Wednesday, December 28, 2011

"Water memory" - a myth that wouldn't die

Holy pseudoscience, Batman!

Homeopathy websites (too many to list; I found the material for this post here) are all gleefully abuzz today** with the following factoid - New Research From Aerospace Institute of the University of Stuttgart Scientifically Proves Water Memory and Homeopathy.

Sunday, December 25, 2011

et tu...? Acupuncture and pain in Nature

Physician and blogger Harriet Hall, MD, once coined an exceptionally apt phrase to describe research in many alternative medicine modalities - "Tooth Fairy Science"; it refers to research undertakings into a phenomenon whose existence is yet to be established. In a post in her blog Science-based Medicine, she explained:
You could measure how much money the Tooth Fairy leaves under the pillow, whether she leaves more cash for the first or last tooth, whether the payoff is greater if you leave the tooth in a plastic baggie versus wrapped in Kleenex. You can get all kinds of good data that is reproducible and statistically significant. Yes, you have learned something. But you haven't learned what you think you've learned, because you haven't bothered to establish whether the Tooth Fairy really exists.
Priceless. And of all the modalities championed by modern peddlers of pseudoscience, acupuncture most certainly qualifies as a prime example of Tooth Fairy Science.

Thursday, December 22, 2011

A Glad Venture with Tintin

Stealing from our busy professional lives a couple of hours in a rather buccaneer fashion (Red Rackham would have approved!), my good wife and I - ever the partners in crime - went to watch the newly released (in the US; the world - alas! - has watched it much before us) Spielberg movie, "The Adventures of Tintin".

Tuesday, December 20, 2011

Au contraire, Religion IS the problem

Philosopher and author Ophelia Benson shared on Twitter today an article about Ms. Sahar Taman, a founder of Journeys to understanding, a non-profit organization trying to open up the understanding of the Arab world amongst the rest of the world, especially the US. The article reported on an interview of Ms. Taman taken by the Connection Point blog of a non-profit organization, Peace X Peace; Ms. Taman talked about her work in Egypt, trying to promote what she terms as "interfaith dialog". According to her, this is about bringing a reconciliation amongst the practitioners of various faiths - Muslim, Christian, Jew, Hindu, Buddhist or any other - so that everyone can realize their essential humanity, and find common ground that way.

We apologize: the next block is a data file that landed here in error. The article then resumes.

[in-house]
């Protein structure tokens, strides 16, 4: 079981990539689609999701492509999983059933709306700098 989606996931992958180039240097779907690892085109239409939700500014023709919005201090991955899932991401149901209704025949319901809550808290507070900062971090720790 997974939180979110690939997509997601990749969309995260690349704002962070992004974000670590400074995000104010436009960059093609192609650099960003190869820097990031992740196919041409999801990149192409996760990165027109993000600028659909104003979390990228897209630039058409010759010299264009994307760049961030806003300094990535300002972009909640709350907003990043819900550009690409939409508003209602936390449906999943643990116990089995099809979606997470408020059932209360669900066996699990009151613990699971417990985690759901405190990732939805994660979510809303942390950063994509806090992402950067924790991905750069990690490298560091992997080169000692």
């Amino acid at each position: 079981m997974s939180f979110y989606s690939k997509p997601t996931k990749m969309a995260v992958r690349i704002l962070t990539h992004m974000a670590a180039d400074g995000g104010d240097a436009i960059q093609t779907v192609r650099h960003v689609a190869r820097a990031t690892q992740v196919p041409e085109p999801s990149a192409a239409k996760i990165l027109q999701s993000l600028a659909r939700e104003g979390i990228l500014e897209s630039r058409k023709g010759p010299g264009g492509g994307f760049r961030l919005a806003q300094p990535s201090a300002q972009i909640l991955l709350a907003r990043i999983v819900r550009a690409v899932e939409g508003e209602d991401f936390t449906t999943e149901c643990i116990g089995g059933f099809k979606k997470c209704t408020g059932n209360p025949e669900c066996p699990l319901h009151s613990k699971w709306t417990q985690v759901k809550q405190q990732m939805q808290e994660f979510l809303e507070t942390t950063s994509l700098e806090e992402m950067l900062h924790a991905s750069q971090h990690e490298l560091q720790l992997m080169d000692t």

No doubt, a noble goal. But will this enlightened end justify the means Ms. Taman embraces, with her inordinate insistence on faith as the panacea? Ever curious, I left a few questions after the blog post, but it is caught in moderation for the past several hours. I don't have much hope of having it live, and so I decided to go ahead and ask the same questions in my post. The quotes in italic are from Ms. Taman, based on her interview.

Wednesday, December 14, 2011

The Man Whose Name Boson Honors

In the past several days, the world was waiting agog for the news: is it there or is it not? As the Honorable Beeb reported:
The most coveted prize in particle physics - the Higgs boson - may have been glimpsed, say researchers reporting at the Large Hadron Collider (LHC) in Geneva... Scientists say that two experiments at the LHC see hints of the Higgs at the same mass, fuelling huge excitement. But the LHC does not yet have enough data to claim a discovery.
Although we may have to wait another year, the BBC article and the one on CNN, both highly informative, explain the excitement around the possible discovery of the Higgs Boson, a currently-theoretical, elementary subatomic particle that is purported to provide mass to matter, and is the integral part of the theoretical Higgs mechanism by which mass is proposed to be generated.

I, sadly, don't understand enough of quantam mechanics or mathematics to launch into an extensive discussion of the properties of the elusive Higgs Boson particle. A nice Q&A at the BBC Science & Environment website explains a lot of the concepts. I, on the other hand, want to briefly focus on the person, who introduced the principles of Statistical Mechanics guiding photons in 1924 and after whom physicist/mathematician Paul Dirac named the one of the most elementary of subatomic particles, Bosons. That person is Satyendra Nath Bose, the Indian physicist who made significant advances in the studies of Statistical Mechanics and Quantam Statistics.